What I also believe benefited me during this time was that I am a certified technology lawyer. Providing legal services in a digital age is an important niche of mine. Ensuring that we attorneys use technology to make life easier for our clients as well as for ourselves is one thing that I stress, especially now as the chair for the Technology Committee of the Palm Beach County Bar Association. I love all things tech. I’ve been teaching attorneys and judges about electronic discovery and litigation and how to use technology to be better attorneys for about 10 years now. With technology, there are so many avenues and ways that attorneys can practice law while taking care of their clients and their communities.

What is it about the areas of wills, trusts, and estates law that interest you?

A mentor of mine here in West Palm Beach, who went on to become a judge, encouraged me to explore other areas of life and the law. Estate planning and probate allowed me to help families while making a living here in West Palm Beach. I also find that there are few black women estate planning attorneys helping black families and people of color to maintain and preserve their wealth. The wealth gap has been a big issue lately, and I feel that I am in a good position to not only educate communities, but also help people to save and preserve the wealth they have built and pass it onto the next generation.

I will always be a litigator at heart. My litigation experience helps me to look at situations from many perspectives. I find that my years of litigation practice lend well to many situations in estate planning and probate law because they both require flexible and creative thinking.

The other day during the sessions to put together their trust, a client of mine remarked that al- though this process could be daunting for those who may feel fear and trepidation when thinking about death, they felt comfortable speaking to me about these things. In those moments, I feel as though I found my calling in the law.

How did Pace shape your career path?

Pace allowed me to continue to work while pursuing my childhood goal of being an attorney. Very few law schools were offering in person law school at night. I felt blessed to have had Pace in my backyard so that I could still work and take care of my family while earning my law degree. I don’t think anything would have stopped me from getting my law degree. However, Pace changed my life by making it so accessible for someone like me, with a baby in tow, to go to law school.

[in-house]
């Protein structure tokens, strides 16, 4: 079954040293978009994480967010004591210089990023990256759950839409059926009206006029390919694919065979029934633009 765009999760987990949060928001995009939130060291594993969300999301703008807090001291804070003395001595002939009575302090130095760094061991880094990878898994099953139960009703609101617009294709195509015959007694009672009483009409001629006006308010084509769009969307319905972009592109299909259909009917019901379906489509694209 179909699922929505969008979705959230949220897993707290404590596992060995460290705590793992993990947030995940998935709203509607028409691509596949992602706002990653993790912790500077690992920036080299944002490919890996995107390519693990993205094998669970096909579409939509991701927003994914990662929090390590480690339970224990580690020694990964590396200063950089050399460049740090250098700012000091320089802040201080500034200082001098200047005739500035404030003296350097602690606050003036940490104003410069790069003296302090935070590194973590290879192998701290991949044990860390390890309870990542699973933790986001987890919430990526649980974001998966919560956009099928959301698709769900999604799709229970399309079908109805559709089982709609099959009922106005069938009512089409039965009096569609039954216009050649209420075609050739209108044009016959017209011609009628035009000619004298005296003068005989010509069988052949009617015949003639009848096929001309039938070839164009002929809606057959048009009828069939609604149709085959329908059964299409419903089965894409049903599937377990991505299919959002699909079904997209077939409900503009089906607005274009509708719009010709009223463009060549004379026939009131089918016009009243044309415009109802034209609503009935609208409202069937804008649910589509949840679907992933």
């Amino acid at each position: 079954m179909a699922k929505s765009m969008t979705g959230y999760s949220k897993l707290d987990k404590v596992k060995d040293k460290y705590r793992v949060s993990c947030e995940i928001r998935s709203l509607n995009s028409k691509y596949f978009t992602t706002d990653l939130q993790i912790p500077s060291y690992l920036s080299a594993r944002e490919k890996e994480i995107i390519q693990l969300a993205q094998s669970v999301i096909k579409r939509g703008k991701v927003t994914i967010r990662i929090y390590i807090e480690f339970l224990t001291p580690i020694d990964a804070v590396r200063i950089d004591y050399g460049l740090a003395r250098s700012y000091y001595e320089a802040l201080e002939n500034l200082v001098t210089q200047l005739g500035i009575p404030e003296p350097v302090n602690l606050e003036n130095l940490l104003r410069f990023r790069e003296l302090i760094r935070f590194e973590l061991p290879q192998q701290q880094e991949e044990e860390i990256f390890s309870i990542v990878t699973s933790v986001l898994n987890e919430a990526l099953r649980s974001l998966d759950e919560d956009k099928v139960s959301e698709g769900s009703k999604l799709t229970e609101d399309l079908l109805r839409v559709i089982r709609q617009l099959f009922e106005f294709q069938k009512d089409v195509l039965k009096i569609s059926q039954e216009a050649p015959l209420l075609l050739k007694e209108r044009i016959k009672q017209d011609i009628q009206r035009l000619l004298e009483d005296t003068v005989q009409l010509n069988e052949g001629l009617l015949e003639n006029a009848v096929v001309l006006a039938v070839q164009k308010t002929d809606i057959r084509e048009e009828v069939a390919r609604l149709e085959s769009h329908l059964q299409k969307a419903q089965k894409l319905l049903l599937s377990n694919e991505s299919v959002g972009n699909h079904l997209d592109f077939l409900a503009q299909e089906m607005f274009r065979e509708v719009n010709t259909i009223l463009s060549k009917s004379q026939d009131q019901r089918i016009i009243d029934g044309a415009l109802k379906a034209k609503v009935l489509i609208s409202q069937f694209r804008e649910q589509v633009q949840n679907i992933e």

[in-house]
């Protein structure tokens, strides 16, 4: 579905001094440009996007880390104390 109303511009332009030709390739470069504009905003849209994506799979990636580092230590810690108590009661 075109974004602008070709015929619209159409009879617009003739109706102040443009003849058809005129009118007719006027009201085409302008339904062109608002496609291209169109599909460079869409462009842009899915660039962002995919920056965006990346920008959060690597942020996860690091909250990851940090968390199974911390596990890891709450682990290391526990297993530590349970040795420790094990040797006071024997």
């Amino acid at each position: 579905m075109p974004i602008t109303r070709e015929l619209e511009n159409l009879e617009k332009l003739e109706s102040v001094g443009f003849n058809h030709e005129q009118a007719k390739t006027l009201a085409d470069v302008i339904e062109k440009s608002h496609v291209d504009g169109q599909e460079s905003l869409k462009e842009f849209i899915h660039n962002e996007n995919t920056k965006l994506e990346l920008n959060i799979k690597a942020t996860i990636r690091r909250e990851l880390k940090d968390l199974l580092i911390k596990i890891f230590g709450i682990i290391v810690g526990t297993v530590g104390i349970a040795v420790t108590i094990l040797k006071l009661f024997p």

What are some of your passions aside from the law?

I love many different types of music and love to dance. I love orchids and I am slowly expanding my orchid collection.

Do you have any advice for current or future law students?

I’ve been blessed to have had many mentoring opportunities with high school students as well as law school students. I would tell them to cultivate relationships that they have in law school, learn the art of networking, and give of themselves to causes and areas in the law that matter to them. The possibilities are endless as to the type of legal work that someone could end up doing over the course of their careers.

What is the some of the best advice you have received?

When I was in college, one of my mentors told me that the road of life is not a straight line, that it had many twists and turns to success. You see, at that time I believed that I had to do certain things a certain way in order to achieve the goals that I had in my mind, fuzzy and distant though they were. How her words have echoed and have rung true at every major crossroads in my life. I’m grateful that the main reason I've been able to take all of the roads, sidewalks, and pathways, including creating my own pathways, has been because of the love and support of my family, as well as those individuals who have poured into my life their love and support as though they were my family.